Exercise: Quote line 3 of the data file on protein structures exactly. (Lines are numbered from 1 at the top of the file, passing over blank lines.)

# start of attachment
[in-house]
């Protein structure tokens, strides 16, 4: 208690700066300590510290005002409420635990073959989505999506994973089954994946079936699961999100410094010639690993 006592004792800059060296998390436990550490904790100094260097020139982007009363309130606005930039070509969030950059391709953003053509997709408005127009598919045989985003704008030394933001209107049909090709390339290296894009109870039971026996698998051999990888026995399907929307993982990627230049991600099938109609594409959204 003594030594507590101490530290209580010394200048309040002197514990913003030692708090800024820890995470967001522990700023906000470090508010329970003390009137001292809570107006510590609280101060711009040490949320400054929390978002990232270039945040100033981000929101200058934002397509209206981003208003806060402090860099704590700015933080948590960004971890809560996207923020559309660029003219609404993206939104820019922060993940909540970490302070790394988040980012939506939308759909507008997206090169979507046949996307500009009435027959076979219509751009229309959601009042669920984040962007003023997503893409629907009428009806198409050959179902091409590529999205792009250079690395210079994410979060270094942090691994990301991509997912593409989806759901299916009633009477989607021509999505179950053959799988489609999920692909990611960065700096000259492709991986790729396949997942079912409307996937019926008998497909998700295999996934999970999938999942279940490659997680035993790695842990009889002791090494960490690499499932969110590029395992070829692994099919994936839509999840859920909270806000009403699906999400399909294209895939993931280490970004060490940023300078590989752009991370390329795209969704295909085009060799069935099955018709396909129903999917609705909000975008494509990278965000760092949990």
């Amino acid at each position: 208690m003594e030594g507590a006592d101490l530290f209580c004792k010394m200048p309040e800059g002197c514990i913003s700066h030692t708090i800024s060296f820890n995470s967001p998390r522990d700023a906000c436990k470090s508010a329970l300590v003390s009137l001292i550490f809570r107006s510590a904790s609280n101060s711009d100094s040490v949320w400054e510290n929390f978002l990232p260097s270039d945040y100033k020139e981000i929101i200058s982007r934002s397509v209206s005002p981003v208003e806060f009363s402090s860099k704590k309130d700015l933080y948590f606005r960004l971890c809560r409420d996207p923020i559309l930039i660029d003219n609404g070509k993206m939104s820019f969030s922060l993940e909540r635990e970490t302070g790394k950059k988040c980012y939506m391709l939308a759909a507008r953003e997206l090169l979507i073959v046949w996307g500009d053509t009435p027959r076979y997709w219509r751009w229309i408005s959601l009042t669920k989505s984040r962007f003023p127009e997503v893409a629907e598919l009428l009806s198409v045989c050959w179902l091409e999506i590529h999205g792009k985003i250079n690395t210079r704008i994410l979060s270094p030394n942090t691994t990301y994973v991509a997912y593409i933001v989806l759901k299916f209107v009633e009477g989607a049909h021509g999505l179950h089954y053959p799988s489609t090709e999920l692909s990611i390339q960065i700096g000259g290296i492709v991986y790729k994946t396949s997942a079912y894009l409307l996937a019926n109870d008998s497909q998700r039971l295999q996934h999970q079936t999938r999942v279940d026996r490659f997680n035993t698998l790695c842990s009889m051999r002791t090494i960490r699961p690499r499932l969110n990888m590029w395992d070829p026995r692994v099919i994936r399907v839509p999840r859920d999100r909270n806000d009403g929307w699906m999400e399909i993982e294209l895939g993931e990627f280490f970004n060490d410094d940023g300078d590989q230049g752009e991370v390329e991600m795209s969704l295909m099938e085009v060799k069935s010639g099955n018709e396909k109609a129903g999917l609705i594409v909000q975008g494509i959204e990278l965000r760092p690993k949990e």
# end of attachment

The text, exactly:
């Amino acid at each position: 208690m003594e030594g507590a006592d101490l530290f209580c004792k010394m200048p309040e800059g002197c514990i913003s700066h030692t708090i800024s060296f820890n995470s967001p998390r522990d700023a906000c436990k470090s508010a329970l300590v003390s009137l001292i550490f809570r107006s510590a904790s609280n101060s711009d100094s040490v949320w400054e510290n929390f978002l990232p260097s270039d945040y100033k020139e981000i929101i200058s982007r934002s397509v209206s005002p981003v208003e806060f009363s402090s860099k704590k309130d700015l933080y948590f606005r960004l971890c809560r409420d996207p923020i559309l930039i660029d003219n609404g070509k993206m939104s820019f969030s922060l993940e909540r635990e970490t302070g790394k950059k988040c980012y939506m391709l939308a759909a507008r953003e997206l090169l979507i073959v046949w996307g500009d053509t009435p027959r076979y997709w219509r751009w229309i408005s959601l009042t669920k989505s984040r962007f003023p127009e997503v893409a629907e598919l009428l009806s198409v045989c050959w179902l091409e999506i590529h999205g792009k985003i250079n690395t210079r704008i994410l979060s270094p030394n942090t691994t990301y994973v991509a997912y593409i933001v989806l759901k299916f209107v009633e009477g989607a049909h021509g999505l179950h089954y053959p799988s489609t090709e999920l692909s990611i390339q960065i700096g000259g290296i492709v991986y790729k994946t396949s997942a079912y894009l409307l996937a019926n109870d008998s497909q998700r039971l295999q996934h999970q079936t999938r999942v279940d026996r490659f997680n035993t698998l790695c842990s009889m051999r002791t090494i960490r699961p690499r499932l969110n990888m590029w395992d070829p026995r692994v099919i994936r399907v839509p999840r859920d999100r909270n806000d009403g929307w699906m999400e399909i993982e294209l895939g993931e990627f280490f970004n060490d410094d940023g300078d590989q230049g752009e991370v390329e991600m795209s969704l295909m099938e085009v060799k069935s010639g099955n018709e396909k109609a129903g999917l609705i594409v909000q975008g494509i959204e990278l965000r760092p690993k949990e």